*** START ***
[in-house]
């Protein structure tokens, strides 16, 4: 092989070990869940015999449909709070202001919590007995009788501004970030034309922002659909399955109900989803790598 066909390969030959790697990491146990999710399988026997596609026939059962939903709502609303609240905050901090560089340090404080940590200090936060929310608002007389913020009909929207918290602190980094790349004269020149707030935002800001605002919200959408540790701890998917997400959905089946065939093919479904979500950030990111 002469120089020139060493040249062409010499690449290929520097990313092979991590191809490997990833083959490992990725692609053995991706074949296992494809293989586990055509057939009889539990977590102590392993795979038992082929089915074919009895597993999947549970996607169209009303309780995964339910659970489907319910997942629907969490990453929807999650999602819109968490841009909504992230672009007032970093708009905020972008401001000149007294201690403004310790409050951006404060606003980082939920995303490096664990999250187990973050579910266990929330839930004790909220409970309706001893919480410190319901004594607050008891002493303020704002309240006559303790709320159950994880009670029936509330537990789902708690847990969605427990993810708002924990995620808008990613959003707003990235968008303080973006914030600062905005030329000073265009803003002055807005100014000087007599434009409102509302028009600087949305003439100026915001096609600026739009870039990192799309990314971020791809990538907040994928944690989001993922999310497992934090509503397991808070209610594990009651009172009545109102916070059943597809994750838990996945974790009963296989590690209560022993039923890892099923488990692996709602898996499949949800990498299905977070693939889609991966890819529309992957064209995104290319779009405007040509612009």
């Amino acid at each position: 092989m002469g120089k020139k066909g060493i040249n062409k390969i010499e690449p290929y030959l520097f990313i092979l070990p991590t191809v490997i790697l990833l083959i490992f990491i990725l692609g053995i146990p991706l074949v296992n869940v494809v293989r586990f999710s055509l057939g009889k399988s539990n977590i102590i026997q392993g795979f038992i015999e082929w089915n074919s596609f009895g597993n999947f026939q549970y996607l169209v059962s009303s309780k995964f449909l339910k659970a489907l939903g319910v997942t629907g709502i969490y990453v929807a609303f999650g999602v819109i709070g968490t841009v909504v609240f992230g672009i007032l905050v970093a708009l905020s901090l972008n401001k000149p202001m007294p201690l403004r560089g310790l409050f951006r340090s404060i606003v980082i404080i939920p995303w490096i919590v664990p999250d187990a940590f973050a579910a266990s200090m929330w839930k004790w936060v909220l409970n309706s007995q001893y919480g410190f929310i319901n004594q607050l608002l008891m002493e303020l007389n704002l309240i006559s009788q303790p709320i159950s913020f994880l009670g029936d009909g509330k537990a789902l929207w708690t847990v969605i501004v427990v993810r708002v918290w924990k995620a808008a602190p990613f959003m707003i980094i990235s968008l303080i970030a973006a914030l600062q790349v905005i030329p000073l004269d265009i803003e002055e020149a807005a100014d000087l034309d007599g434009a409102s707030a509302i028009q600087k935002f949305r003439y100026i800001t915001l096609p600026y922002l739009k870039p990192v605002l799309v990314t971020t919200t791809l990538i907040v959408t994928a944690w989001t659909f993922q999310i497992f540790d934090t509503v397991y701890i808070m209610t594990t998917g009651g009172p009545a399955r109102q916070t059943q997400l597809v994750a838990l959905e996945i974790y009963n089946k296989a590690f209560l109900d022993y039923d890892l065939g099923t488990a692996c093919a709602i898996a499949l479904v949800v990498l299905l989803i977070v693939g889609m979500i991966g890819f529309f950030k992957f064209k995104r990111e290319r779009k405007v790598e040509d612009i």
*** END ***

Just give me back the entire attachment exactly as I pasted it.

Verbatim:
[in-house]
């Protein structure tokens, strides 16, 4: 092989070990869940015999449909709070202001919590007995009788501004970030034309922002659909399955109900989803790598 066909390969030959790697990491146990999710399988026997596609026939059962939903709502609303609240905050901090560089340090404080940590200090936060929310608002007389913020009909929207918290602190980094790349004269020149707030935002800001605002919200959408540790701890998917997400959905089946065939093919479904979500950030990111 002469120089020139060493040249062409010499690449290929520097990313092979991590191809490997990833083959490992990725692609053995991706074949296992494809293989586990055509057939009889539990977590102590392993795979038992082929089915074919009895597993999947549970996607169209009303309780995964339910659970489907319910997942629907969490990453929807999650999602819109968490841009909504992230672009007032970093708009905020972008401001000149007294201690403004310790409050951006404060606003980082939920995303490096664990999250187990973050579910266990929330839930004790909220409970309706001893919480410190319901004594607050008891002493303020704002309240006559303790709320159950994880009670029936509330537990789902708690847990969605427990993810708002924990995620808008990613959003707003990235968008303080973006914030600062905005030329000073265009803003002055807005100014000087007599434009409102509302028009600087949305003439100026915001096609600026739009870039990192799309990314971020791809990538907040994928944690989001993922999310497992934090509503397991808070209610594990009651009172009545109102916070059943597809994750838990996945974790009963296989590690209560022993039923890892099923488990692996709602898996499949949800990498299905977070693939889609991966890819529309992957064209995104290319779009405007040509612009």
């Amino acid at each position: 092989m002469g120089k020139k066909g060493i040249n062409k390969i010499e690449p290929y030959l520097f990313i092979l070990p991590t191809v490997i790697l990833l083959i490992f990491i990725l692609g053995i146990p991706l074949v296992n869940v494809v293989r586990f999710s055509l057939g009889k399988s539990n977590i102590i026997q392993g795979f038992i015999e082929w089915n074919s596609f009895g597993n999947f026939q549970y996607l169209v059962s009303s309780k995964f449909l339910k659970a489907l939903g319910v997942t629907g709502i969490y990453v929807a609303f999650g999602v819109i709070g968490t841009v909504v609240f992230g672009i007032l905050v970093a708009l905020s901090l972008n401001k000149p202001m007294p201690l403004r560089g310790l409050f951006r340090s404060i606003v980082i404080i939920p995303w490096i919590v664990p999250d187990a940590f973050a579910a266990s200090m929330w839930k004790w936060v909220l409970n309706s007995q001893y919480g410190f929310i319901n004594q607050l608002l008891m002493e303020l007389n704002l309240i006559s009788q303790p709320i159950s913020f994880l009670g029936d009909g509330k537990a789902l929207w708690t847990v969605i501004v427990v993810r708002v918290w924990k995620a808008a602190p990613f959003m707003i980094i990235s968008l303080i970030a973006a914030l600062q790349v905005i030329p000073l004269d265009i803003e002055e020149a807005a100014d000087l034309d007599g434009a409102s707030a509302i028009q600087k935002f949305r003439y100026i800001t915001l096609p600026y922002l739009k870039p990192v605002l799309v990314t971020t919200t791809l990538i907040v959408t994928a944690w989001t659909f993922q999310i497992f540790d934090t509503v397991y701890i808070m209610t594990t998917g009651g009172p009545a399955r109102q916070t059943q997400l597809v994750a838990l959905e996945i974790y009963n089946k296989a590690f209560l109900d022993y039923d890892l065939g099923t488990a692996c093919a709602i898996a499949l479904v949800v990498l299905l989803i977070v693939g889609m979500i991966g890819f529309f950030k992957f064209k995104r990111e290319r779009k405007v790598e040509d612009i």